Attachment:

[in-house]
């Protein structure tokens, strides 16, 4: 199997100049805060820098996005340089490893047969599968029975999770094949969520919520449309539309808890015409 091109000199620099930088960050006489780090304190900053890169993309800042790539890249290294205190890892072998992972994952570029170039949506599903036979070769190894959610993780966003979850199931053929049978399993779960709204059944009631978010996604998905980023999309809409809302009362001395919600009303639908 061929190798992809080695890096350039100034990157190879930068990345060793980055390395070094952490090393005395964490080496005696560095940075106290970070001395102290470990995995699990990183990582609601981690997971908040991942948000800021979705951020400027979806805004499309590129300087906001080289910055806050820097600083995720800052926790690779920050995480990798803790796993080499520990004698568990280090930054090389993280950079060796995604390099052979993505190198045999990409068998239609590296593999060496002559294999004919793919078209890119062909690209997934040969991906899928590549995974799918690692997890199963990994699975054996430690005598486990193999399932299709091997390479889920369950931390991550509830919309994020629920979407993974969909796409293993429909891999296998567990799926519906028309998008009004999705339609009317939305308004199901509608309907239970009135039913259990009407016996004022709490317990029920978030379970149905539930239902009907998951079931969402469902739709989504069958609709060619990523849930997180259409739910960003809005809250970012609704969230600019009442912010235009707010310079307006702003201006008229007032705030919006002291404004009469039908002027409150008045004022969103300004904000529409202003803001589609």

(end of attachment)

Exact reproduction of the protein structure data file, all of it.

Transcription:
[in-house]
């Protein structure tokens, strides 16, 4: 199997100049805060820098996005340089490893047969599968029975999770094949969520919520449309539309808890015409 091109000199620099930088960050006489780090304190900053890169993309800042790539890249290294205190890892072998992972994952570029170039949506599903036979070769190894959610993780966003979850199931053929049978399993779960709204059944009631978010996604998905980023999309809409809302009362001395919600009303639908 061929190798992809080695890096350039100034990157190879930068990345060793980055390395070094952490090393005395964490080496005696560095940075106290970070001395102290470990995995699990990183990582609601981690997971908040991942948000800021979705951020400027979806805004499309590129300087906001080289910055806050820097600083995720800052926790690779920050995480990798803790796993080499520990004698568990280090930054090389993280950079060796995604390099052979993505190198045999990409068998239609590296593999060496002559294999004919793919078209890119062909690209997934040969991906899928590549995974799918690692997890199963990994699975054996430690005598486990193999399932299709091997390479889920369950931390991550509830919309994020629920979407993974969909796409293993429909891999296998567990799926519906028309998008009004999705339609009317939305308004199901509608309907239970009135039913259990009407016996004022709490317990029920978030379970149905539930239902009907998951079931969402469902739709989504069958609709060619990523849930997180259409739910960003809005809250970012609704969230600019009442912010235009707010310079307006702003201006008229007032705030919006002291404004009469039908002027409150008045004022969103300004904000529409202003803001589609």